Tweets by @Stanford_Daily

RT @StanfordSports: Our recap of Stanford's 45-0 win. Key takeways: McCaffrey has a bright future and the O-line still needs to gel http://…: 3 days ago, The Stanford Daily
RT @StanfordSports: And that's the ballgame. Stanford routs UC-Davis 45-0.: 3 days ago, The Stanford Daily
Suspect "described as a white male adult, in his 30's, approx. 5' 7" and 140 lbs., fit build with short brown hair and wearing black shorts": 4 days ago, The Stanford Daily
Alert: "A female adult reported that she was...struck from behind with an unknown object that she believed to be a stick.": 4 days ago, The Stanford Daily
AlertSU system reporting a physical assault nearby Palm Drive and Campus Drive at 9:11 p.m.: 4 days ago, The Stanford Daily

Professor develops wireless energy transfer mechanism for medical chips

Assistant Professor Ada Poon of the Electrical Engineering department recently invented a safe method to transfer energy to medical chips in the body.

The technology, which was reported in the Proceedings of the National Academy of Sciences, wirelessly transfers power into the body. As waves travel differently when they come into contact with different materials, Poon was able to blend the safety of near-field waves with the reach of far-field waves.

Poon’s interdisciplinary research team embarked on the project with collaboration of John Ho M.A. ’12 and Alexander Yeh M.A. ’13, electrical engineering graduate students in Poon’s lab; Yuji Tanabe, a visiting scholar; and Ramin Beygui, associate professor of cardiothoracic surgery at Stanford University Medical Center. The group experimented with new ways to control electromagnetic waves to help make the wireless transfer of power into the body safe.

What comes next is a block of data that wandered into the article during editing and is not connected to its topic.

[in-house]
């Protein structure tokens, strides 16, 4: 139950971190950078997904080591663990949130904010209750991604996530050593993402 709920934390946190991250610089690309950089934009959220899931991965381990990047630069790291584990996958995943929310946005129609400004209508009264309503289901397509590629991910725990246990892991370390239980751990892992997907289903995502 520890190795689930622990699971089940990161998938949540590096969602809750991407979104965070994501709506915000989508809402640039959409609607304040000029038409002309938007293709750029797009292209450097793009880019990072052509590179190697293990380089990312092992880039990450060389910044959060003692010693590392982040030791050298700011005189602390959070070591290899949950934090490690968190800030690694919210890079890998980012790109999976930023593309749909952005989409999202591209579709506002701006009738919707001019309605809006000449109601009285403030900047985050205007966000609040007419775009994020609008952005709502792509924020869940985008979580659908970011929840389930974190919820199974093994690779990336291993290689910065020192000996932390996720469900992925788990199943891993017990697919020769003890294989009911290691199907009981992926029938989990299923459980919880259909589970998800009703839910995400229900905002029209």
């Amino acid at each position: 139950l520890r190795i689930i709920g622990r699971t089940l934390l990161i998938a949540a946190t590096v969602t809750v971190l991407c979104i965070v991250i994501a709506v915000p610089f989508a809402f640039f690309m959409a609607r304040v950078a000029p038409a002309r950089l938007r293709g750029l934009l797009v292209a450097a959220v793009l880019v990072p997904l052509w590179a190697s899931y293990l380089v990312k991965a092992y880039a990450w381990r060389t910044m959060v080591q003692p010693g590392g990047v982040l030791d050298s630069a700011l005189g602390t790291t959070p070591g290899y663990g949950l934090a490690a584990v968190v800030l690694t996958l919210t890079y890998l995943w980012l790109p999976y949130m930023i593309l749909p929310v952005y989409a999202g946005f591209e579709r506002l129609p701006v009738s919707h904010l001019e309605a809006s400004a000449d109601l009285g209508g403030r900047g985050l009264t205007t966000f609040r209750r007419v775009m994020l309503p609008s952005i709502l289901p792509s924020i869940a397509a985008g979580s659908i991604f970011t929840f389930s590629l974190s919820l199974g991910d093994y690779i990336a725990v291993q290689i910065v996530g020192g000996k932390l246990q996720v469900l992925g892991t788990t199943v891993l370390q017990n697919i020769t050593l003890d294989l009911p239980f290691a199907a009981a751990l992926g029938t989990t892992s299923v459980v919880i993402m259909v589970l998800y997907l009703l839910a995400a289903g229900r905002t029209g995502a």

“To make electroceuticals practical, devices must be miniaturized, and ways must be found to power them wirelessly, deep in the brain, many centimeters from the surface,” said William Newsome, the Harman Family Provostial Professor and professor of neurobiology at Stanford.

This breakthrough technology will potentially allow for safely powering implantable micro devices in the future.

About Peter Samuel Moon

Peter is currently a deputy desk editor and a freshman majoring in economics (anticipated). He enjoys soccer, basketball, and fitness.